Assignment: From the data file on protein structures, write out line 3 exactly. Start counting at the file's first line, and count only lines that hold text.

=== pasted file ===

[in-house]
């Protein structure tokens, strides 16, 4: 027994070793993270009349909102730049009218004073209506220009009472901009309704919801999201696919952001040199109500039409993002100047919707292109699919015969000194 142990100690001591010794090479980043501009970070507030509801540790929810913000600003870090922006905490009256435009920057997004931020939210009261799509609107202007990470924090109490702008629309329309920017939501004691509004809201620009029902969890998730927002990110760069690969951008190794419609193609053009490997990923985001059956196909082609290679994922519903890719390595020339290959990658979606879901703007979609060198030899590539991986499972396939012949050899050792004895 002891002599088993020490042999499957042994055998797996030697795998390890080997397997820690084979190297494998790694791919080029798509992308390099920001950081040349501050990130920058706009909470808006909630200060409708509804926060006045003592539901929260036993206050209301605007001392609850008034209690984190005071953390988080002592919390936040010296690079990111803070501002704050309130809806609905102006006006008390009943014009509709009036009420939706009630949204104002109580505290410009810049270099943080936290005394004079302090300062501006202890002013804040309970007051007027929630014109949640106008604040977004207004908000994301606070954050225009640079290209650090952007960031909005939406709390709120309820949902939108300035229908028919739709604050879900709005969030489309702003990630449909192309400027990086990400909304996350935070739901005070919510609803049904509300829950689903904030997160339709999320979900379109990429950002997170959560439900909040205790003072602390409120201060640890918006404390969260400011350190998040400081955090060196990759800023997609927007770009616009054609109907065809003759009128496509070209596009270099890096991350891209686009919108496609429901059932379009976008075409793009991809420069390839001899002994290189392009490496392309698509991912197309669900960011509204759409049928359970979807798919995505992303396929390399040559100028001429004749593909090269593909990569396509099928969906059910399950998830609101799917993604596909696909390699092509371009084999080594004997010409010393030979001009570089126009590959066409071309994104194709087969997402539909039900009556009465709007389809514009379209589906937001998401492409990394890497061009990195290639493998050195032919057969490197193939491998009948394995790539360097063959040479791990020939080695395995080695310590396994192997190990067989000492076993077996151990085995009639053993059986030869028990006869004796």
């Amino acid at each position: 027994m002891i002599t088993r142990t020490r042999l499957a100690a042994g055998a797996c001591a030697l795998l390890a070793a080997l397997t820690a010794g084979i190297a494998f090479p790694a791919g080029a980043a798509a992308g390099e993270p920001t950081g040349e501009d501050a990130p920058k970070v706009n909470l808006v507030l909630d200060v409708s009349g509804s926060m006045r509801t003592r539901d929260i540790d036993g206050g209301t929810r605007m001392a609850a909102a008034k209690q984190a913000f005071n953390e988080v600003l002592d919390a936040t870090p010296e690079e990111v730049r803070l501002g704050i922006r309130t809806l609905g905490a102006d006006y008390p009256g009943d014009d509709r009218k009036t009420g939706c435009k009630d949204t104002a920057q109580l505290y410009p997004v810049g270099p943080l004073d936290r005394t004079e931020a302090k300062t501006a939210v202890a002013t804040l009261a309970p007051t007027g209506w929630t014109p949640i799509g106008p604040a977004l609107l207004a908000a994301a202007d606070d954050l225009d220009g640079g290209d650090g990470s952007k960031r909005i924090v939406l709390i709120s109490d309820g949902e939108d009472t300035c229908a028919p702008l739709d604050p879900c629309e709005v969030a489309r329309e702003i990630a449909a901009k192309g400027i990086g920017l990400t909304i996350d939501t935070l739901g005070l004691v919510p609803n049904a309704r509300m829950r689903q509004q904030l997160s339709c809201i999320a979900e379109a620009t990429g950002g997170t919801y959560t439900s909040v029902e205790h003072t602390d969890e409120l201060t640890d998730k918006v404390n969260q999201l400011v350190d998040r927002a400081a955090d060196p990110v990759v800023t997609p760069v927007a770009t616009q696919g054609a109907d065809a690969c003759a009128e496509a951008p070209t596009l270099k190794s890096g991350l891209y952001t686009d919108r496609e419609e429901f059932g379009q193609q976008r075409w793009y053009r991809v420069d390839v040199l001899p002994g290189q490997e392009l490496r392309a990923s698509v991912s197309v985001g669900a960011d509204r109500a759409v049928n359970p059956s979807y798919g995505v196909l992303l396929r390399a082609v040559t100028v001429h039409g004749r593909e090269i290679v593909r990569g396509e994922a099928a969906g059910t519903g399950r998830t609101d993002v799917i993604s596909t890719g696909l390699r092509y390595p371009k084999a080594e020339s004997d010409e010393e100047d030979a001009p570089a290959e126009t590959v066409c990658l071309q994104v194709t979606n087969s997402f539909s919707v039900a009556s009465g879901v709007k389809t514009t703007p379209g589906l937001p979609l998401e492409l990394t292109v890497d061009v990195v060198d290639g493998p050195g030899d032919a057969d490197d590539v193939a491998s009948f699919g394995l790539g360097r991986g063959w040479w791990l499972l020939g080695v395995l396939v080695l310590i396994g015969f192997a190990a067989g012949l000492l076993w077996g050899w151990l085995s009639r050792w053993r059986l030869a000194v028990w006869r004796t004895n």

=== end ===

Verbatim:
């Amino acid at each position: 027994m002891i002599t088993r142990t020490r042999l499957a100690a042994g055998a797996c001591a030697l795998l390890a070793a080997l397997t820690a010794g084979i190297a494998f090479p790694a791919g080029a980043a798509a992308g390099e993270p920001t950081g040349e501009d501050a990130p920058k970070v706009n909470l808006v507030l909630d200060v409708s009349g509804s926060m006045r509801t003592r539901d929260i540790d036993g206050g209301t929810r605007m001392a609850a909102a008034k209690q984190a913000f005071n953390e988080v600003l002592d919390a936040t870090p010296e690079e990111v730049r803070l501002g704050i922006r309130t809806l609905g905490a102006d006006y008390p009256g009943d014009d509709r009218k009036t009420g939706c435009k009630d949204t104002a920057q109580l505290y410009p997004v810049g270099p943080l004073d936290r005394t004079e931020a302090k300062t501006a939210v202890a002013t804040l009261a309970p007051t007027g209506w929630t014109p949640i799509g106008p604040a977004l609107l207004a908000a994301a202007d606070d954050l225009d220009g640079g290209d650090g990470s952007k960031r909005i924090v939406l709390i709120s109490d309820g949902e939108d009472t300035c229908a028919p702008l739709d604050p879900c629309e709005v969030a489309r329309e702003i990630a449909a901009k192309g400027i990086g920017l990400t909304i996350d939501t935070l739901g005070l004691v919510p609803n049904a309704r509300m829950r689903q509004q904030l997160s339709c809201i999320a979900e379109a620009t990429g950002g997170t919801y959560t439900s909040v029902e205790h003072t602390d969890e409120l201060t640890d998730k918006v404390n969260q999201l400011v350190d998040r927002a400081a955090d060196p990110v990759v800023t997609p760069v927007a770009t616009q696919g054609a109907d065809a690969c003759a009128e496509a951008p070209t596009l270099k190794s890096g991350l891209y952001t686009d919108r496609e419609e429901f059932g379009q193609q976008r075409w793009y053009r991809v420069d390839v040199l001899p002994g290189q490997e392009l490496r392309a990923s698509v991912s197309v985001g669900a960011d509204r109500a759409v049928n359970p059956s979807y798919g995505v196909l992303l396929r390399a082609v040559t100028v001429h039409g004749r593909e090269i290679v593909r990569g396509e994922a099928a969906g059910t519903g399950r998830t609101d993002v799917i993604s596909t890719g696909l390699r092509y390595p371009k084999a080594e020339s004997d010409e010393e100047d030979a001009p570089a290959e126009t590959v066409c990658l071309q994104v194709t979606n087969s997402f539909s919707v039900a009556s009465g879901v709007k389809t514009t703007p379209g589906l937001p979609l998401e492409l990394t292109v890497d061009v990195v060198d290639g493998p050195g030899d032919a057969d490197d590539v193939a491998s009948f699919g394995l790539g360097r991986g063959w040479w791990l499972l020939g080695v395995l396939v080695l310590i396994g015969f192997a190990a067989g012949l000492l076993w077996g050899w151990l085995s009639r050792w053993r059986l030869a000194v028990w006869r004796t004895n």